Moreover, Israel’s insistence on its “right of self-defense” in 1967, Quigley shows, has enabled it to maintain a position of strength in so-called peace negotiations with the Palestinians. During the talks leading to the 1993 Oslo accords, Israel ensured that any discussion of how it came to occupy the West Bank (including East Jerusalem), Gaza and the Golan Heights was off-limits.
Quigley argues that this was to guarantee that only bilateral negotiations, in which the Palestinians were the weaker party, would occur.
Ehud Barak, then Israel’s prime minister, alluded to the importance of this strategy following the failed 2000 Camp David talks when he remarked, “In 1967, although we were the ones to fire the first shot, the world saw us as trying to free ourselves of strangulation by our neighbors … and our war enjoyed broad legitimacy.”
Quigley discusses in great detail how it came about that Israel fired the first shot, initially lied about it by claiming the opposite, and then cultivated a narrative of anticipatory self-defense as post facto justification.
“We decided to attack”
What’s remarkable is how candidly various Israeli officials came to acknowledge Israel’s responsibility for starting the war.
For example, in arguing for an Israeli invasion of Lebanon in 1982, on the grounds that an attack on Israel might come from there, Menachem Begin, then Israel’s prime minister, admitted, “In June 1967, we again had a choice. The Egyptian army concentrations in the Sinai approaches do not prove that [Egyptian president Gamal Abdel] Nasser was really about to attack us. We must be honest with ourselves. We decided to attack him.”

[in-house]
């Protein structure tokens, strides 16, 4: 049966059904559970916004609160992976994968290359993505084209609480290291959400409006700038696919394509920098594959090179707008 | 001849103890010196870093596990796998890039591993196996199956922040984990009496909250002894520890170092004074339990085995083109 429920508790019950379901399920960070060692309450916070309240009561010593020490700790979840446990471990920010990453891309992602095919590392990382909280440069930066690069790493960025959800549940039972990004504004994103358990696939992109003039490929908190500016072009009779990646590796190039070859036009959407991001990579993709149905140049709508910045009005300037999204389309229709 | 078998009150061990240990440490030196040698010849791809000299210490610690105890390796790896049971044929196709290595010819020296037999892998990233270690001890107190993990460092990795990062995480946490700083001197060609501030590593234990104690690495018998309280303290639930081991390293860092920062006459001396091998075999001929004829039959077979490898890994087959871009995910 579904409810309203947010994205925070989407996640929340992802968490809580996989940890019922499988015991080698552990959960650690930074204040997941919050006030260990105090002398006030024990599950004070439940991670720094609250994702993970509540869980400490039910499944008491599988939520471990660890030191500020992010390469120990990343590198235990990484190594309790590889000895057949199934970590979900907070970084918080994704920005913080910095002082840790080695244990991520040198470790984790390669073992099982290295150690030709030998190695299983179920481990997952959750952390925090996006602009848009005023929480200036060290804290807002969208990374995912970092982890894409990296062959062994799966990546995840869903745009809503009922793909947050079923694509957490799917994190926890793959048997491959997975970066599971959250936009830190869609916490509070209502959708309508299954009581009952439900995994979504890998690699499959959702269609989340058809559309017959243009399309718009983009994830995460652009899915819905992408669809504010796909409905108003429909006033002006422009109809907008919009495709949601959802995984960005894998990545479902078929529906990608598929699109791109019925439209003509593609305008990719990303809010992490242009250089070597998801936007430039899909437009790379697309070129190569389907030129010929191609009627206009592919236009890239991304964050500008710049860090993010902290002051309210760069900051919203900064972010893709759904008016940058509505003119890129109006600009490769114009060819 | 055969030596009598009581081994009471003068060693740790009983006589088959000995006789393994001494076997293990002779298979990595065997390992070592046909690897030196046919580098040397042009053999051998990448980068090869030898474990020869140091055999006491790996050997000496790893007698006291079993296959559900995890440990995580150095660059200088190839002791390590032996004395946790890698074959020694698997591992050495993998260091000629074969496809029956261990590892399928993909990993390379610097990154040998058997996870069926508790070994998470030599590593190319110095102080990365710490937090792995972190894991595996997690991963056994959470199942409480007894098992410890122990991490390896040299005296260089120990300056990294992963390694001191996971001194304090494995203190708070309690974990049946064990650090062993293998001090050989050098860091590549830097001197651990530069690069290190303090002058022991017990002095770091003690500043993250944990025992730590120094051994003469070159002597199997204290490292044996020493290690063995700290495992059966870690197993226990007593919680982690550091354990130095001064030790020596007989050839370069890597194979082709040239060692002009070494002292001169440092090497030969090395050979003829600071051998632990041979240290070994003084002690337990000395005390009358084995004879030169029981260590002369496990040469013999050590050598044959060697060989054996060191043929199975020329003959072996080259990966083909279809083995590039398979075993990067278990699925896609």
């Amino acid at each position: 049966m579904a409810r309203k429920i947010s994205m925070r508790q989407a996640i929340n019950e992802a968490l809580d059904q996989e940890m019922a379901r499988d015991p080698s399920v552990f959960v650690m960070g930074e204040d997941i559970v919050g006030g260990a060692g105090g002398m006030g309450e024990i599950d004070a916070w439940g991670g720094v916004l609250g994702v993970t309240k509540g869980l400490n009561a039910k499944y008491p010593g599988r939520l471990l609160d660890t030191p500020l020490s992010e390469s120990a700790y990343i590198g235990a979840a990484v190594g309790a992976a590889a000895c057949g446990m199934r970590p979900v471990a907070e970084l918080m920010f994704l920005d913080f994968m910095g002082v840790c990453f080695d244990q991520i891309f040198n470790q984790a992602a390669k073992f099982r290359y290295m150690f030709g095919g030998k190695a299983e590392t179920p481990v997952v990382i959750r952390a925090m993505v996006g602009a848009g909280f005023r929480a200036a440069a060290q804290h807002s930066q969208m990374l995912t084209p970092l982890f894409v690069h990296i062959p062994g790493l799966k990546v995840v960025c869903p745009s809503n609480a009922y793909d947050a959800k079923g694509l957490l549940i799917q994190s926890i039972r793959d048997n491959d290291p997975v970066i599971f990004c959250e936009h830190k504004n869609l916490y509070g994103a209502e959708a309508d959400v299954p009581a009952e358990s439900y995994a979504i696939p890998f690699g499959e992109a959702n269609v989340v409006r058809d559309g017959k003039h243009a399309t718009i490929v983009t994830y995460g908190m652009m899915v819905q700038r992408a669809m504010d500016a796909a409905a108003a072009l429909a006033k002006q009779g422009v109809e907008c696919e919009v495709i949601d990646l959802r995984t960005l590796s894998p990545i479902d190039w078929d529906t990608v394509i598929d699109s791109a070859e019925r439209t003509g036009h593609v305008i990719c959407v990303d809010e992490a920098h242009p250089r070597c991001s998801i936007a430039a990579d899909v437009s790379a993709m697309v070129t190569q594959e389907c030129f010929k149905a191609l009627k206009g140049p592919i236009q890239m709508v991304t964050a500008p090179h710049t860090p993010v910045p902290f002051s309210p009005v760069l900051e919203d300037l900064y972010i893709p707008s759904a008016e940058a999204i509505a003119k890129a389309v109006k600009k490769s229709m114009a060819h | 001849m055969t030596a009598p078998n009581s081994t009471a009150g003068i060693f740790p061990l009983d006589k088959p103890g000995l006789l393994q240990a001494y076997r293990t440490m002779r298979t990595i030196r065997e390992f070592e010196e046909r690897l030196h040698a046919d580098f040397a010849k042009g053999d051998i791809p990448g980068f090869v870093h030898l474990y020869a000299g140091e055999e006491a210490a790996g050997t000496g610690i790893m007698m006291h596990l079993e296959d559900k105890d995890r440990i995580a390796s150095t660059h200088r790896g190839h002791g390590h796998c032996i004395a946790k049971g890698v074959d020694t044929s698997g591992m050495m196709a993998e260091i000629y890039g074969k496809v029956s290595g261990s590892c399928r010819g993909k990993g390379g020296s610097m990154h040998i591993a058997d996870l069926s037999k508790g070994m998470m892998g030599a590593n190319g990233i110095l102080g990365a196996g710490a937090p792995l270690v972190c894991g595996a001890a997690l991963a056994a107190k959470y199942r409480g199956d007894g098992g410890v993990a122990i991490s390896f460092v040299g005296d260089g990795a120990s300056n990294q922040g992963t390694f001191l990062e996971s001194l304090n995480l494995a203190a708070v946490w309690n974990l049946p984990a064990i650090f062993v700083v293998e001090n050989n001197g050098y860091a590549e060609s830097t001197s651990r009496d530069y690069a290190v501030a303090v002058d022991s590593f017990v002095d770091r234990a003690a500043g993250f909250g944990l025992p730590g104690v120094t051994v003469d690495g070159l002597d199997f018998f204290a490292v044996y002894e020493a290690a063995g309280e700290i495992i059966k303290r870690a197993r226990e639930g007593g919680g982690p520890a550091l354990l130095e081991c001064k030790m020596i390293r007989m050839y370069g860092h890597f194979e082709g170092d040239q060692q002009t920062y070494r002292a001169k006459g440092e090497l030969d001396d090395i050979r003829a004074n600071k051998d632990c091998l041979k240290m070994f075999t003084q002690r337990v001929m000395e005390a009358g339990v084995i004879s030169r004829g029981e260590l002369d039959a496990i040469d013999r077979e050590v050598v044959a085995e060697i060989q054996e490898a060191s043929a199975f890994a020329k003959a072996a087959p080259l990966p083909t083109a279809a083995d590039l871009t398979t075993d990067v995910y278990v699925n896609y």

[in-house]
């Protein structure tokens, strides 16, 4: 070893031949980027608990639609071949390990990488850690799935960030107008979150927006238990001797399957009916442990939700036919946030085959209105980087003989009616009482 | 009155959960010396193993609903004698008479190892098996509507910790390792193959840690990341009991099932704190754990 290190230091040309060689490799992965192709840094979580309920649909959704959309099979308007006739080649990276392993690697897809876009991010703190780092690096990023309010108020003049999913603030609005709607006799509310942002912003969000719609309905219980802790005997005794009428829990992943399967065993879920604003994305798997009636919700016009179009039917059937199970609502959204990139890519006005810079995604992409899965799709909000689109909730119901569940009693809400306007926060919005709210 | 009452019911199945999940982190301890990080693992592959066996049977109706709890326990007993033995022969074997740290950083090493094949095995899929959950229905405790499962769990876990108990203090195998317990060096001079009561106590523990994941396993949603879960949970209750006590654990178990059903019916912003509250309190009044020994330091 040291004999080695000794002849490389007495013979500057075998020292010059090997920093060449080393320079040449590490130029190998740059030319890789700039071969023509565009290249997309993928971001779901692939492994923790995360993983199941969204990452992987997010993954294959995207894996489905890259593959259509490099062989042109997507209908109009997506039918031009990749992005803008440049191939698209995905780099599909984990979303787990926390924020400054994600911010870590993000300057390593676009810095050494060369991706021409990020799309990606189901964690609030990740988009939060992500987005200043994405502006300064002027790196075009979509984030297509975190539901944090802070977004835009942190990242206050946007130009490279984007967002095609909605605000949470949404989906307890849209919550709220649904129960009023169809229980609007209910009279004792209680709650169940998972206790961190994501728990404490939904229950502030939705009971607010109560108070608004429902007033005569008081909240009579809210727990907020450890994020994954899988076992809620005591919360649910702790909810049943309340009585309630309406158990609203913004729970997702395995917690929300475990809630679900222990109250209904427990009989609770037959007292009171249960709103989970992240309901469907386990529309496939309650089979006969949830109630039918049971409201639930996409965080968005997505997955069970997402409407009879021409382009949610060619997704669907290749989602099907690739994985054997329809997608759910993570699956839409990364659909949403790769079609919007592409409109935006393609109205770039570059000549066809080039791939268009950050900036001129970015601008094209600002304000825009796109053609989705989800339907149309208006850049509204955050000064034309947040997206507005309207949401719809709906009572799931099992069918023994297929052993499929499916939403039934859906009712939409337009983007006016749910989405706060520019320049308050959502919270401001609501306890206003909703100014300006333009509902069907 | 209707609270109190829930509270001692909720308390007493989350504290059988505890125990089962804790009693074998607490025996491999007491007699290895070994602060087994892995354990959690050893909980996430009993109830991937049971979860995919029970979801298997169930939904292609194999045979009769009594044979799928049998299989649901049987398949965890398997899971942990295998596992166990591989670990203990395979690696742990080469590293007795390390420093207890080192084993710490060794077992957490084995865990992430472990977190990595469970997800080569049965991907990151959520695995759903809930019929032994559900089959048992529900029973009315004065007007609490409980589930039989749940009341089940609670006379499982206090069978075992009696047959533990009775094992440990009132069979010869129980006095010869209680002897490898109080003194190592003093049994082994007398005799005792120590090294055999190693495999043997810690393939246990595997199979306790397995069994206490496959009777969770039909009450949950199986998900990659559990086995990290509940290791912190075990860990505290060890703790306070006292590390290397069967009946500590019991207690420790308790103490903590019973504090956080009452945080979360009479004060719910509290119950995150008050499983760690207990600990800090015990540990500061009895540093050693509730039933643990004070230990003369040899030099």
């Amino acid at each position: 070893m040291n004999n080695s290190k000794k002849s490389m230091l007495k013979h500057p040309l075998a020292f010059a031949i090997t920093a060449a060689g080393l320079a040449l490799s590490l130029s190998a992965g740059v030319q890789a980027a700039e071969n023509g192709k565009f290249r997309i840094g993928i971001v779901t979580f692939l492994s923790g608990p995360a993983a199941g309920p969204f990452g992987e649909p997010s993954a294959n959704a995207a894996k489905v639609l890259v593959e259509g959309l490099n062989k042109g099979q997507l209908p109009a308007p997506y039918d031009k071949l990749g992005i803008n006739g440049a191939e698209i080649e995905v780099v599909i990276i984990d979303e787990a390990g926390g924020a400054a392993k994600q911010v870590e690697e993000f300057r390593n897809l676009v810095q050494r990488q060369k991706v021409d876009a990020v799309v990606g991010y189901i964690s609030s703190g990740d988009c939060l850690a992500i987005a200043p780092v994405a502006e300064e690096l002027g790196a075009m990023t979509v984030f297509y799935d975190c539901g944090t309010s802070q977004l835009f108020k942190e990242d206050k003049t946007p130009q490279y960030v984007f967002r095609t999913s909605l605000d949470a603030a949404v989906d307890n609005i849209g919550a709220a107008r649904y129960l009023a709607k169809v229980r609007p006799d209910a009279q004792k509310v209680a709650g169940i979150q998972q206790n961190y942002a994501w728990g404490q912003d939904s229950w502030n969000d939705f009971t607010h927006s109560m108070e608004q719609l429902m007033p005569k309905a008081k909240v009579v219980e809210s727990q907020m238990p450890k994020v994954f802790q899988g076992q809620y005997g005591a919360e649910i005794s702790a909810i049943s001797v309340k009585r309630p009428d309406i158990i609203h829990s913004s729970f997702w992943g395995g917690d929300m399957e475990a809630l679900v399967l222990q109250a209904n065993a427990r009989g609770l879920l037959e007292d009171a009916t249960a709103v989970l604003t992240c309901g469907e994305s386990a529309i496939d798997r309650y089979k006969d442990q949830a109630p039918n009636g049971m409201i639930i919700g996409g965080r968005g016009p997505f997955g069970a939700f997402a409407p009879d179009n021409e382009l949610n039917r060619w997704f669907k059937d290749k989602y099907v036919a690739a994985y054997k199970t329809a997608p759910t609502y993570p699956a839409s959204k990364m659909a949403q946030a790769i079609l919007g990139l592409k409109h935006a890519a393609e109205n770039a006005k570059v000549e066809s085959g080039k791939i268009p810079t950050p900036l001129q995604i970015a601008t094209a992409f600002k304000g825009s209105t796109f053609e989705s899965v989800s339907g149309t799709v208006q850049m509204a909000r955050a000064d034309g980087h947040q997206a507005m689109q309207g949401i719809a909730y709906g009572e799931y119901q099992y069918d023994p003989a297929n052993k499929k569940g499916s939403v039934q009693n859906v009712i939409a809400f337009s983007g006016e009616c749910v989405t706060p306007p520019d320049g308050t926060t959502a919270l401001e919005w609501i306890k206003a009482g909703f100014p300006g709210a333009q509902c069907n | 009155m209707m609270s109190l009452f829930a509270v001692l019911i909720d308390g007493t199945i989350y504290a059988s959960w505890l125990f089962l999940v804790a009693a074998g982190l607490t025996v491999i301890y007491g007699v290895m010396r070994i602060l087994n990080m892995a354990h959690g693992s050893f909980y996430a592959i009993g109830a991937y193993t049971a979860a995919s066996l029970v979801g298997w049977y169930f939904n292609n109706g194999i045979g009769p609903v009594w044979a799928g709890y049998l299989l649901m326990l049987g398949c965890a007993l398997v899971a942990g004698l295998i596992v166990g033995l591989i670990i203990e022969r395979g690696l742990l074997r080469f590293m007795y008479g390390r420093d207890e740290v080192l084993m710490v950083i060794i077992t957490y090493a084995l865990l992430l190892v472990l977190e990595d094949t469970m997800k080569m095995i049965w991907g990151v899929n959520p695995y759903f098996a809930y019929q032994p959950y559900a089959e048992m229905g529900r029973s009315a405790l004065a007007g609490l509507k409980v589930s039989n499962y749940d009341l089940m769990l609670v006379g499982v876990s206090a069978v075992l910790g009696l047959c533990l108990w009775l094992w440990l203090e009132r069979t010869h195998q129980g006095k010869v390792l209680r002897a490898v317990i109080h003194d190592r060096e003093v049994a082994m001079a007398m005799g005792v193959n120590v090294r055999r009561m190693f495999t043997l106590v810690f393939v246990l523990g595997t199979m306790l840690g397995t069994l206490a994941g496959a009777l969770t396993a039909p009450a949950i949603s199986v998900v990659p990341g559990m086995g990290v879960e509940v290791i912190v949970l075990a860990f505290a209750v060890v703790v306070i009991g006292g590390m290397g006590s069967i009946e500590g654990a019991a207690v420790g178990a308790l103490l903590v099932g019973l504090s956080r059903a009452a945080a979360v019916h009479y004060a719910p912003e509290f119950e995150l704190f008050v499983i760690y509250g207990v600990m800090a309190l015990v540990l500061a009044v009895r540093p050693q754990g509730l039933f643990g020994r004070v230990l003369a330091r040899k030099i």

Similarly, Michael Bar-Zohar, press spokesperson for the Israeli defense ministry in 1967, later conceded that “Egypt was not preparing to make war.”
The picture that emerges from statements by Israeli military leaders Yitzhak Rabin, Ariel Sharon, Matti Peled and others is that Nasser had recklessly left the Egyptian army exposed, presenting Israel with the opportunity to destroy it, an opportunity that Israel’s general staff eagerly sought to exploit. In Rabin’s opinion, Nasser’s threat to close the Strait of Tiran to Israeli-flag vessels furthermore signaled that Israel’s military deterrence was weak, and Rabin wanted to re-establish it.